NASA’s new balloon-borne telescope was designed with AI

The AI can design new hardware 10 times faster than human engineers.

NASA is using an AI-powered technique called “generative design” to dramatically speed up the process of designing hardware for upcoming missions — and one of the first AI-designed missions will use a massive balloon to lift a telescope to the stratosphere.

The need: Weight is one of the most important considerations when NASA engineers are designing parts for new spacecraft — the heavier the final object is, the more fuel will be needed to launch it, and the more expensive the mission will be.

However, engineers can’t sacrifice strength in the name of keeping weight down — if a part breaks once it’s in space, replacing or repairing it typically isn’t an option.

The challenge: Designing hardware that is as light as possible but still capable of withstanding the high-stress space environment is a long, tedious process at NASA. 

Traditionally, when it starts developing a new instrument, engineers will be given a set of requirements for each part, down to the tiniest brackets and instrument mounts. They’ll then think about what a part might look like and create a model of it using design software.

“We’ll design things for literally years before we build anything to test.”

Ryan McClelland

After that, they’ll discuss the design with a stress analyst, refine it if needed, and then send it to a machinist, who will actually construct the part, possibly after giving their own feedback into the design.

“To the extent that those people are giving each other feedback, it improves, but those feedback loops are really, really slow because people go on vacations, people take training,” NASA Research Engineer Ryan McClelland told the Small Steps, Giant Leaps podcast.

“A lot of times in the NASA world, we’ll design things for literally years before we build anything to test,” he added.

“An AI comes up with a bunch of different options for what that design could look like.”

Ryan McClelland

Generative design: During the pandemic, McClelland started exploring the idea of using AI to accelerate this process. He came across an approach called “generative design,” with some commercial software built around the concept, which can work backwards from the requirements to a design.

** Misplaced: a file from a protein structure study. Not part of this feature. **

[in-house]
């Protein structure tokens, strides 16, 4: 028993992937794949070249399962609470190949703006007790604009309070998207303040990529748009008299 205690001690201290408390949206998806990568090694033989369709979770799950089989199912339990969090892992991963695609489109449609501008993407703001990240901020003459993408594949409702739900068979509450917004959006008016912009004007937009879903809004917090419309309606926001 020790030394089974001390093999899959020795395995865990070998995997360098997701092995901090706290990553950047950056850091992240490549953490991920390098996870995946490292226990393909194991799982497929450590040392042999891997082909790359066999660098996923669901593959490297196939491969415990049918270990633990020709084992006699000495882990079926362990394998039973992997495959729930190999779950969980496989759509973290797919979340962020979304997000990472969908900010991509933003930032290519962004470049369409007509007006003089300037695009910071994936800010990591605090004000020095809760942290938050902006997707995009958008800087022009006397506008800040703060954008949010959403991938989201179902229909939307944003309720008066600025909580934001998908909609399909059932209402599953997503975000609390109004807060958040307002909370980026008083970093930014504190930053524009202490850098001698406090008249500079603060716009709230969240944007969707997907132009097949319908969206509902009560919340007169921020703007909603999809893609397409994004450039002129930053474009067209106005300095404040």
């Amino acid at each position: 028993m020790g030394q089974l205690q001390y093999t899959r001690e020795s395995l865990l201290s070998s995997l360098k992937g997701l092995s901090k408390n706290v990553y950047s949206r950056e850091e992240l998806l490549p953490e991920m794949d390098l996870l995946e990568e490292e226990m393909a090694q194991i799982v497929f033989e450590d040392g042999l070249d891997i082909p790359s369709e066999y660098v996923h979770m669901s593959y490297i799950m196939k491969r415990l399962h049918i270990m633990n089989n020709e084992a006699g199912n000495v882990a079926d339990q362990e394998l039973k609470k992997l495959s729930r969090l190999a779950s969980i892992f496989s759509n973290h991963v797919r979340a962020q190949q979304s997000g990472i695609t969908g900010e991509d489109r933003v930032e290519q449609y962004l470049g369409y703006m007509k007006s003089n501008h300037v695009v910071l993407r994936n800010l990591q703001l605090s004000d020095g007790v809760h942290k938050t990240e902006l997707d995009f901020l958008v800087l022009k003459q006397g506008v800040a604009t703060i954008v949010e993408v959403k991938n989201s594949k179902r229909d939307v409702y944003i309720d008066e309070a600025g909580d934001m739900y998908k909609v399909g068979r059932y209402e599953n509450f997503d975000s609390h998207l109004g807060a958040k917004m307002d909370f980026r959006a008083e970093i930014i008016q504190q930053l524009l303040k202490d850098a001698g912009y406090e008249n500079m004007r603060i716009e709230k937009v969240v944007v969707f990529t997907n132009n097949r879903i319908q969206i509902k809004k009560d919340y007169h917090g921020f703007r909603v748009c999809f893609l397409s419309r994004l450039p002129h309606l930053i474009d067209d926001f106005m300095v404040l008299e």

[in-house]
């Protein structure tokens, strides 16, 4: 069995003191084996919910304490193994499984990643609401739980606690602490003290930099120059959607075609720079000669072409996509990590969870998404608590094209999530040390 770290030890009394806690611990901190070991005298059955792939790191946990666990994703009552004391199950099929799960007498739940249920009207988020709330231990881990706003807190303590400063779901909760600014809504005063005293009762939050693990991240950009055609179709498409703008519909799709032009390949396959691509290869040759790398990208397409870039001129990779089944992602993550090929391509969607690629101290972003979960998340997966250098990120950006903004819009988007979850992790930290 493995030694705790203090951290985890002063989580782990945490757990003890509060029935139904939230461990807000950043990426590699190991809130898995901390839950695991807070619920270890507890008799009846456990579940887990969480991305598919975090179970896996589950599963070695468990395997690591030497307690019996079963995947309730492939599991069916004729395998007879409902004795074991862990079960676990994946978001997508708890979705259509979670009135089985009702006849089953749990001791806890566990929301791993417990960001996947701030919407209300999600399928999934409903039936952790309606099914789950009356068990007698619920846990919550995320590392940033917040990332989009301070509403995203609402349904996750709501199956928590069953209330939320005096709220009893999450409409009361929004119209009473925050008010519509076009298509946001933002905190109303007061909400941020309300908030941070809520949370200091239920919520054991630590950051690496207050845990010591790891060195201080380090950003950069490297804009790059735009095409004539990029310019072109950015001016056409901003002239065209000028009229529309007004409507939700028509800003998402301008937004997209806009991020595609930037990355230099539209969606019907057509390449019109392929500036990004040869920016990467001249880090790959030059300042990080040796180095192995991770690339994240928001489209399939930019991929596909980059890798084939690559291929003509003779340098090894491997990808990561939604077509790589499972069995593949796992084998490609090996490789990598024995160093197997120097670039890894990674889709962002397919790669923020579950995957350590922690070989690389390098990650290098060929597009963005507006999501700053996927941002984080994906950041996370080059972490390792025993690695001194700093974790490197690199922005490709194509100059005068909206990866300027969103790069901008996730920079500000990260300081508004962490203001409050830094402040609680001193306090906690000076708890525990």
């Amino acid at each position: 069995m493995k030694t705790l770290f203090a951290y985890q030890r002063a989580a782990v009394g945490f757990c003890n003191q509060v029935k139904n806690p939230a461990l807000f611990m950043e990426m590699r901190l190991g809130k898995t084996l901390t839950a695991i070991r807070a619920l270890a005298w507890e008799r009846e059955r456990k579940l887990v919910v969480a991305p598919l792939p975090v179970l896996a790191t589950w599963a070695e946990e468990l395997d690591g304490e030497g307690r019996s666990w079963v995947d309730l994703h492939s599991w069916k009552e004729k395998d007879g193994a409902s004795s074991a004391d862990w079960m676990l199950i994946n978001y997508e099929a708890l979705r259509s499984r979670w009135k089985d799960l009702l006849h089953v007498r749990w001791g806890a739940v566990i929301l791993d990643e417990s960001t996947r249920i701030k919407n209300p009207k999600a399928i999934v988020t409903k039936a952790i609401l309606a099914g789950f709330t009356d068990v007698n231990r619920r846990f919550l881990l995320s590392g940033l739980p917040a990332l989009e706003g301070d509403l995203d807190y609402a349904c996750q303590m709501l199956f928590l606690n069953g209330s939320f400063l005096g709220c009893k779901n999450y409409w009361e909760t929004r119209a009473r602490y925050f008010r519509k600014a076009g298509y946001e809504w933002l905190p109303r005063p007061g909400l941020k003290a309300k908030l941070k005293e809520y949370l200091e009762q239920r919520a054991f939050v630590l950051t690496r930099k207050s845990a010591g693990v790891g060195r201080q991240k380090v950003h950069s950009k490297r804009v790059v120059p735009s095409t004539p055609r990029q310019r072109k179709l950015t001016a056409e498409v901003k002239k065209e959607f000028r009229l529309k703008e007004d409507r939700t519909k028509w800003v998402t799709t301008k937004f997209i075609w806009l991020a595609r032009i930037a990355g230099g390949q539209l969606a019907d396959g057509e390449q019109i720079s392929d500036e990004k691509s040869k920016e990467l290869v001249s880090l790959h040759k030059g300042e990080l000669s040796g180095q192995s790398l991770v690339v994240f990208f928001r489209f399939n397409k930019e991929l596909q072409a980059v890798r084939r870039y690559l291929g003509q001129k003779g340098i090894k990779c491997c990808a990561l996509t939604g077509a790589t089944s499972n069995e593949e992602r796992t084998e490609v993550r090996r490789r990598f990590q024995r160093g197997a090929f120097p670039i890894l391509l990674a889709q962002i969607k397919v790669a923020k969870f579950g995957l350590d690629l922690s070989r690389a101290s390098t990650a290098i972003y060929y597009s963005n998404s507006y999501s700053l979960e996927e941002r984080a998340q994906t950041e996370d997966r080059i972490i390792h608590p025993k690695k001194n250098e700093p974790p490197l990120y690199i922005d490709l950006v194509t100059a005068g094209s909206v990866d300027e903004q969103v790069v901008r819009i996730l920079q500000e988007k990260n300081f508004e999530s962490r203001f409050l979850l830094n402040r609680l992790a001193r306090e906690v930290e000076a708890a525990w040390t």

“You start with the requirements for your structure, what it has to hold, what kind of load it has to see…and then an AI comes up with a bunch of different options for what that design could look like, and actually evolves an optimal structure,” McClelland explained.

“As it’s evolving an optimal structure, it takes into account how it’s going to be fabricated,” he continued. “It makes sure that if you’re going to be machining it, it can be machined with the tools that you have on hand.”

“The structures tend to perform much better … somewhere on the order of three times better.”

Ryan McClelland

The impact: McClelland calls pieces created using generative design “evolved structures” and says the technique is helping NASA engineers design better hardware, more quickly.

“It’s much faster to come up with the structure, about 10 times faster, and then the structures tend to perform much better, so they’re somewhere on the order of three times better in performance,” he told Small Steps.

“And when I mean performance, I mean really the stiffness to weight ratio,” he continued, “so they’re very stiff and very light, and they’re also quite a bit stronger than human-designed structures.”

“Alien” designs: The designs can also be quite a bit weirder-looking than human-designed structures — McClelland describes some of the parts as looking like the bones of an alien species — which has added to the challenge of getting some people at NASA to buy into generative design.

“There’s just sort of the fear of the unknown, of trying something that’s untested…I think that’s one of the barriers, just that they look strange,” McClelland said.

But NASA is quickly seeing that the benefits of generative design outweigh any knee-jerk reactions to the appearance of the AI’s creations.

a metal scaffold
A NASA scaffold designed by AI. Credit: Henry Dennis

According to McClelland, the space agency is incorporating evolved structures into several upcoming missions, including Dragonfly, a mission to Titan scheduled to launch in 2027, and the proposed Mars Sample Return mission to retrieve samples from the Red Planet.

Generative design was also used to develop parts of the EXoplanet Climate Infrared TElescope (EXCITE) — in 2024, a balloon the size of a football stadium is going to lift the SUV-sized telescope 25 miles above Earth’s surface so it can image “hot Jupiters.”

“We have a couple of areas with very tricky design requirements,” said Peter Nagler, leader of the EXCITE mission. “There were combinations of specific interfaces and exacting load specifications that were proving to be a challenge for our designers.”

“I imagine across NASA … there are thousands of these kinds of structures being worked on that are unique.”

Ryan McClelland

The big picture: Generative design isn’t going to replace NASA engineers — the AI occasionally suggests pieces that an engineer can see right away would be too thin, according to McClelland, and the software can’t yet design multi-part structures, either.

However, he sees the technique as having an increasingly important role at NASA, where almost every design is bespoke.

“I imagine across NASA, there are just, at any time, there are thousands of these kinds of structures being worked on that are unique…I think these technologies are really uniquely suited to the work that we do at NASA, and I think that it’s so powerful,” he said.

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